HC Deb 08 March 1880 vol 251 cc557-62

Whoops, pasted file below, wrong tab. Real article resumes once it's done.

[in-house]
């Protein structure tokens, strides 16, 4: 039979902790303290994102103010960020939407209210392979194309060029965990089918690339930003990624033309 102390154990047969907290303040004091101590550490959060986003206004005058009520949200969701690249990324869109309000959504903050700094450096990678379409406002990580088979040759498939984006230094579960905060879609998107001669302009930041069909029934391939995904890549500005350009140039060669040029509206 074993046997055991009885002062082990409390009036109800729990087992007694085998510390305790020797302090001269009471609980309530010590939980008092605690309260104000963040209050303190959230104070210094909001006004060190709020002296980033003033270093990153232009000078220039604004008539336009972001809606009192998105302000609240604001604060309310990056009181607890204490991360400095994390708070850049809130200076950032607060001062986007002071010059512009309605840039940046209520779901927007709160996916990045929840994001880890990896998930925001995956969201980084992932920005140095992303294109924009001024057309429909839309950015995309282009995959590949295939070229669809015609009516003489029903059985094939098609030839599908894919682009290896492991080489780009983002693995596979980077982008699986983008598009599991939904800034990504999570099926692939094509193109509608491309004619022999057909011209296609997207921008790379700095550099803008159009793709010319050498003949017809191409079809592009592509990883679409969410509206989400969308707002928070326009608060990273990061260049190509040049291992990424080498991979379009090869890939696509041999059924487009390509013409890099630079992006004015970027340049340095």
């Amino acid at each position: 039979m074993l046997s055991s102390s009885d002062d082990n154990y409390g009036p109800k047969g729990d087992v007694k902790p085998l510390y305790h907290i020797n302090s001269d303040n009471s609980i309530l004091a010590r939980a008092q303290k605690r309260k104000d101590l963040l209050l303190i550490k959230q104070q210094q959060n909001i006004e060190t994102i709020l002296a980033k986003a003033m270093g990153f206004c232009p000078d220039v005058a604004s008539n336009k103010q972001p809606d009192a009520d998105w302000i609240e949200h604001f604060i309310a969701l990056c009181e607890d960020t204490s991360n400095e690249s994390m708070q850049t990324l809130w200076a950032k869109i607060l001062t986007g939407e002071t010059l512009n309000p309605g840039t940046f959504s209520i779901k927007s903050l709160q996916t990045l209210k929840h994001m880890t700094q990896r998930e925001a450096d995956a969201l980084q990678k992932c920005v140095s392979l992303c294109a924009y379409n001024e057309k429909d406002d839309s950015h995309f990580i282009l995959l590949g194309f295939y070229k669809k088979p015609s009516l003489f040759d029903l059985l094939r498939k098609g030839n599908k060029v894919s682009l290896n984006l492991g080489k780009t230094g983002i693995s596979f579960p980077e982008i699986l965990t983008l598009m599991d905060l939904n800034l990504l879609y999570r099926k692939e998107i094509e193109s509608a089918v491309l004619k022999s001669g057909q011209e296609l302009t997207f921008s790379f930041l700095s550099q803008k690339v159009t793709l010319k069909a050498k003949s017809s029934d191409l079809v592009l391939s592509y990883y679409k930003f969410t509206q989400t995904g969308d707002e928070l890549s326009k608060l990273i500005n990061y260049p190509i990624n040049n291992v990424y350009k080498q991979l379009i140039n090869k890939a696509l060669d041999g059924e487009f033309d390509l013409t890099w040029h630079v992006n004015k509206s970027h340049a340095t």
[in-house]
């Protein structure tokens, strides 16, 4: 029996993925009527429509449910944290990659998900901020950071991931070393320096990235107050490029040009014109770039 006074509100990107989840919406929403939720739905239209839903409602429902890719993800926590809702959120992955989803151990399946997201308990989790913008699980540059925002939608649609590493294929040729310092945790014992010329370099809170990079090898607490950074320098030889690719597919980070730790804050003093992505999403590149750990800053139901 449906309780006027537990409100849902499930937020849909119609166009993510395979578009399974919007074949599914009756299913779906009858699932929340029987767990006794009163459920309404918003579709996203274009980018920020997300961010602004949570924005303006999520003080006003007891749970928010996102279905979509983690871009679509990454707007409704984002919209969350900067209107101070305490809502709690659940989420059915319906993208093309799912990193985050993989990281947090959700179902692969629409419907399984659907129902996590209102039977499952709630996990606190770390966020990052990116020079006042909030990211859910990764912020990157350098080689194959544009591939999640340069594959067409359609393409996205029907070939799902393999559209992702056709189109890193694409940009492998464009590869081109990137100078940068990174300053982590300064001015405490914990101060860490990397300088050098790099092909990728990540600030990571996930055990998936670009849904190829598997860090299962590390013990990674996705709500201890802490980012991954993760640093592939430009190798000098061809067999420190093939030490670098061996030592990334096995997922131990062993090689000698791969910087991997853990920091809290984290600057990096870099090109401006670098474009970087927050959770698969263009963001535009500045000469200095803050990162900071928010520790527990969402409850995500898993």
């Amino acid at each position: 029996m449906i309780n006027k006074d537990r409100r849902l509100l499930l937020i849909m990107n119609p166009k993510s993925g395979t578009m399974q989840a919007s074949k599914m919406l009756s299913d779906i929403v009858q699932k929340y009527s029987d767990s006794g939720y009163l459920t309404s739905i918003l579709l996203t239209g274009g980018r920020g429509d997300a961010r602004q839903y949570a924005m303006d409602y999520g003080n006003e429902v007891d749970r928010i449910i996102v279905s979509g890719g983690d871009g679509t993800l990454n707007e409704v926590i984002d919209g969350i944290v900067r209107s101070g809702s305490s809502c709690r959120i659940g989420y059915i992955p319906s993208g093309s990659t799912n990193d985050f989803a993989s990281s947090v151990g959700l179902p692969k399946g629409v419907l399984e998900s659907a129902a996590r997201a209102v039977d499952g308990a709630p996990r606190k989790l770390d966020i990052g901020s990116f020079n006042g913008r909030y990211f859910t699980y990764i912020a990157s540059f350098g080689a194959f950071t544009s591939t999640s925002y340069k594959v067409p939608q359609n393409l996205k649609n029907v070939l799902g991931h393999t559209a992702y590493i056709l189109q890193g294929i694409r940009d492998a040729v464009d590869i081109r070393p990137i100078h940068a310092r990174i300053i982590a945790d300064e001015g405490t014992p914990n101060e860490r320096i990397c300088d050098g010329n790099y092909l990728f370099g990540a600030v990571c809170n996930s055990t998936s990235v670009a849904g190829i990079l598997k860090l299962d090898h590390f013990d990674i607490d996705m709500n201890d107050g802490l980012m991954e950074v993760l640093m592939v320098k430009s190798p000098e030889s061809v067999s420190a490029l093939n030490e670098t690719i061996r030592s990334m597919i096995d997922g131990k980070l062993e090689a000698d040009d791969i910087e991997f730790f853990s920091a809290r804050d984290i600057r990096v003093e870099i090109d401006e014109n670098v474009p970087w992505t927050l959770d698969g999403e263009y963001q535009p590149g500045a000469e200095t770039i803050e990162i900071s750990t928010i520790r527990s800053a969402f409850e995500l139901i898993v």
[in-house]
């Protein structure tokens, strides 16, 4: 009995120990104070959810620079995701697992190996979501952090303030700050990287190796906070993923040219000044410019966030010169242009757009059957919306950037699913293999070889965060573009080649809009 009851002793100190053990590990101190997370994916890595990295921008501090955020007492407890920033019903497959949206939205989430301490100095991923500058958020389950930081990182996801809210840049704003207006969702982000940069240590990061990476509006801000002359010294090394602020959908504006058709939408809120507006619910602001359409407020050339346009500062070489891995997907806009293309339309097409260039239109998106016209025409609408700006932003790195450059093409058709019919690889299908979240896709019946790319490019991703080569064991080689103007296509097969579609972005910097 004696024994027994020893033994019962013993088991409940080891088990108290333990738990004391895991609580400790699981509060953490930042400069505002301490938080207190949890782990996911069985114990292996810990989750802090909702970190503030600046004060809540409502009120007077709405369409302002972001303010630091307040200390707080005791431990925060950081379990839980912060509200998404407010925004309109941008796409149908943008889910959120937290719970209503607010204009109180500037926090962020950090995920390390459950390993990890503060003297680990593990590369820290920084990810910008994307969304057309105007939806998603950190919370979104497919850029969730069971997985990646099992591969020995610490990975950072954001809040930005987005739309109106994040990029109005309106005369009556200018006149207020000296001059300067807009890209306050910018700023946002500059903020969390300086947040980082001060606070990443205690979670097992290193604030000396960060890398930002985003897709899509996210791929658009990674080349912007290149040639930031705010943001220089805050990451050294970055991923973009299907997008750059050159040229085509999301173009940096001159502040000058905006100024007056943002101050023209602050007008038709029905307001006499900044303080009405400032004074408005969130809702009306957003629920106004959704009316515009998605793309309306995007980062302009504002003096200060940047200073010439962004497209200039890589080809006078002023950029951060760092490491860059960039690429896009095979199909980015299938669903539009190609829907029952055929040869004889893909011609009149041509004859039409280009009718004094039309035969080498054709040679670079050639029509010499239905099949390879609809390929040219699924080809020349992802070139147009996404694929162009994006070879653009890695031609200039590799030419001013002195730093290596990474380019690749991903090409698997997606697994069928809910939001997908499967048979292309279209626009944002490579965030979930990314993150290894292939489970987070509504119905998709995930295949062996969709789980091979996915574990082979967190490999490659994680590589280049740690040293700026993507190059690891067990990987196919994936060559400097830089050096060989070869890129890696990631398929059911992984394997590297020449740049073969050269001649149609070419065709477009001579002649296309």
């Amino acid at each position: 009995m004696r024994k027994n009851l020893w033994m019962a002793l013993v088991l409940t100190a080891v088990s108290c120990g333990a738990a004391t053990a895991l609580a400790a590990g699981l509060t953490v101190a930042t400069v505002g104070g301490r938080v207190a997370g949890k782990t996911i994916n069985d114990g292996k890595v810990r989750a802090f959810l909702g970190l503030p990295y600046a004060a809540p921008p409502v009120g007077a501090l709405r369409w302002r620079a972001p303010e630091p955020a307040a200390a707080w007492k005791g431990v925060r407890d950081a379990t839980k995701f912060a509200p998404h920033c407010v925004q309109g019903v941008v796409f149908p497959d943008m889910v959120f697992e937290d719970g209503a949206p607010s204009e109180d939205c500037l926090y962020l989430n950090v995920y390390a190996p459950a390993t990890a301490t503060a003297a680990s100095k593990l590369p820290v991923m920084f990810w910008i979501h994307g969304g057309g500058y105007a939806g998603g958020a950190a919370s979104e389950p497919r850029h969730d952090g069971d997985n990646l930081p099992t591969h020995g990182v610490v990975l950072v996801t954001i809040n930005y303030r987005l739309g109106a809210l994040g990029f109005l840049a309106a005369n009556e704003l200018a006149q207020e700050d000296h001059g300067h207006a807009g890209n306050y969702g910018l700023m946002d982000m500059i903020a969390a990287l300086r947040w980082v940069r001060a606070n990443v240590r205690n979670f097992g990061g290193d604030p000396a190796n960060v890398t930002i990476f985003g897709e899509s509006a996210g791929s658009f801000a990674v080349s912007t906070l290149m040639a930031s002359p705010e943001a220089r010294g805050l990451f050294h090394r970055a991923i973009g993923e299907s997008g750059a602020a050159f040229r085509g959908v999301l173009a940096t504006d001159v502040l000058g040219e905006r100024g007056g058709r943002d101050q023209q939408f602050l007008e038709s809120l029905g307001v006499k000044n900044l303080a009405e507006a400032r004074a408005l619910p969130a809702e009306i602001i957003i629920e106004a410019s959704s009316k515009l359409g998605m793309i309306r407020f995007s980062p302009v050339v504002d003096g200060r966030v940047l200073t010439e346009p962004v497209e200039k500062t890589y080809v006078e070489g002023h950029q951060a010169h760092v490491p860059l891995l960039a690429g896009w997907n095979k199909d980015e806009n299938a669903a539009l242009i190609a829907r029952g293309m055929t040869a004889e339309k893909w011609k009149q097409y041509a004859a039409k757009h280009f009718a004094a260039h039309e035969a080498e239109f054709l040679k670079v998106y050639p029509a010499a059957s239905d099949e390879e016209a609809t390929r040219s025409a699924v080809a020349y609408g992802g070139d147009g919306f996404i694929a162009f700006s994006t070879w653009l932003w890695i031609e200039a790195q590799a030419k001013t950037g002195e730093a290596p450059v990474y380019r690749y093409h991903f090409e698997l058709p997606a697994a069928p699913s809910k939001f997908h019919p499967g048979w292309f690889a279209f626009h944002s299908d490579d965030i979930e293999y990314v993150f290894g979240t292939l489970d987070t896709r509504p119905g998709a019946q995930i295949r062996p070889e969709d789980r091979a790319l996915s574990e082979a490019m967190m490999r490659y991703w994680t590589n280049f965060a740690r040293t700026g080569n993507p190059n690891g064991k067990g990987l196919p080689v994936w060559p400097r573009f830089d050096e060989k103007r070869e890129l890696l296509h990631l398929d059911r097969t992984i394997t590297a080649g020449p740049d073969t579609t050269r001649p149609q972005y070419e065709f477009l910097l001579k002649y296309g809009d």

Sir, perhaps I may be allowed a few moments before the House proceeds to Business. It would, under any circumstances, be convenient that, as Easter is approaching, some statement should be made with reference to the arrangements for the Business of the House. But there is a larger and more important question behind, which is of interest not only to the House but to the country at large. I apprehend that if hon. Gentlemen were to go down into the country at Easter in ignorance of the views of Her Majesty's Government with regard to the Dissolution of Parliament they would pass a somewhat agitated holiday, and, what is more important, a certain amount of uncertainty and consequent anxiety would prevail in the country which might prove injurious to trade and inconvenient in public affairs generally. Therefore I am desirous, on the part of the Government, to state what the views of the Government are with regard to the Dissolution of Parliament. First, however, I wish to point out that it has not been in our power to come to a decision upon this subject earlier than the present time. In the course of last autumn the state of Ireland caused no inconsiderable amount of anxiety. We perceived at an early period the probability, as time went on, of our being called upon to take measures on our responsibility as a Government to prevent or to alleviate distress in that country. These measures we took without the authority or sanction of Parliament, and it was necessary that Parliament should be called together in order to consider and give its sanction to what we had done, and also to deliberate upon the further measures which might require to be taken. That has been the Business with which Parliament has been occupied since its assembling in February. The measures which we proposed have been in the main adopted. They have almost reached their last stage in passing through Parliament; and we may, therefore, consider that that difficulty and embarrassment in our way is at an end. The question now arises, what is the most convenient time for Parliament to be dissolved? There are obviously three periods in every Session at which a Dissolution may be made—from the opening of the Session till Easter, from Easter till Whitsuntide, and from Whitsuntide till the close of the Session at the end of July or the beginning of August. Well, it is unnecessary that I should delay the House by pointing out how very much more convenient a spring Dissolution is than an autumn one, especially if the autumn Dissolution in any way interferes with harvest operations. Well, then, looking at the periods to which I have referred, as between Easter and Whitsuntide we observe this. There is a great deal of Business which it is absolutely necessary to get through within the first two or three months of the Session of Parliament, and before the close of the financial year. That generally occupies the pre-Easter Session, and with that Business we have made very considerable progress; and there will not be any difficulty in completing it, if the House so pleases, before the usual time of rising for the Easter Holidays. Besides that Business, however, there is a good deal of matter of interest and importance. There are measures which have been introduced, and which it is desirable that Parliament should proceed with, which it could not expect to finish by Whitsuntide, and which, on the other hand, if we were to dissolve at Whitsuntide, there would not be time to take up after Parliament had reassembled. In these circumstances, and after very full consideration of the question in all its aspects, we have come to the conclusion that the most convenient course open to us is to advise Her Majesty to dissolve Parliament at Easter. The effect of that will be that Parliament can meet again by the beginning of May, and probably the new House would be in working order in the course of the first week in May, so that there will be three months available before the usual period of prorogation for Parliament to consider what measures it may be desired to pass. But, before we come to the time at which we dissolve, of course there are certain things that must be got through, and they can only be got through if there is co-operation on the part of the House with Her Majesty's Government. We are now in this position—if we are able to-night to pass the first Vote in the Navy Estimates, we shall be able to-morrow to bring in the Continuance Mutiny Act Bill, and there will be time to get that through before Easter arrives. We can also, I hope, obtain the Vote on Account which is asked for for the Civil Services; and we shall then be able to take the necessary measures for putting the Exchequer in funds to carry us over the time of the Dissolution of Parliament. A Vote has already been taken to meet the Exchequer Bonds falling due in March; and other financial Votes will, of course, be proceeded with. But there is one important subject which I must mention, and that is the Budget. Now, usually we desire—it is most convenient—to bring in the Budget after the close of the financial year; but Easter falls so early that, as it is, of course, important before we think of going to the country, before we dissolve Parliament, that the financial proposals of the Government should be before the House and the country. I propose to introduce the Budget in the usual way on Thursday next. There will be, of course, several stages in our financial measures which will follow; and in one of these, no doubt, an opportunity will be given for the redemption of a pledge which I gave at the beginning of the Session to the hon. Member for Hackney (Mr. Fawcett), whom I am sorry not to see in his place, with regard to a discussion upon the Indian question which he referred to. I believe there is little doubt that there will be plenty of time to get through that amount of Business before Easter. Then, there are two measures—I need not refer particularly to those measures which are of so large a character that they must be laid aside at present, though we hope they may be taken up in another Parliament—but there are two measures upon which I ought to say a word. One relates to the question of the disposal of the vacant seats. It is now perfectly obvious that it would be impossible to pass that Bill, and that, therefore, it would only be a waste of time to introduce it. With regard, however, to another Bill—the Parliamentary Elections and Corrupt Practices Bill—I do not think it would be at all impossible for the House to deal with that Bill, and also with the particular question to which the hon. Baronet the Member for Chelsea (Sir Charles W. Dilke) called attention the other night; I mean the question of the conveyance of voters in boroughs. That is a question which we feel ought not to be left in the uncertain state in which it is at present. My hon. and learned Friend the Attorney General will, in the course of this evening, move to discharge the Order for the second reading of that Bill, which has been fixed for a day too late to enable us to proceed with it, and he will move for leave to bring in another Bill to-morrow, and to put it on the Paper so that it can be discussed in the course of this week. I have stated to the House, at the earliest possible moment, what the views of Her Majesty's Government are, and I hope we shall obtain that assistance without which it will be impossible to carry through our Business. I do not wish to make any unreasonable requests; but I hope we shall be allowed to take a considerable share of the time that remains for Government Business. To-morrow I will submit a Motion on the subject; but I do not, at the present moment, do more than indicate that intention. I am much obliged to the House for the way in which it has listened to my statement.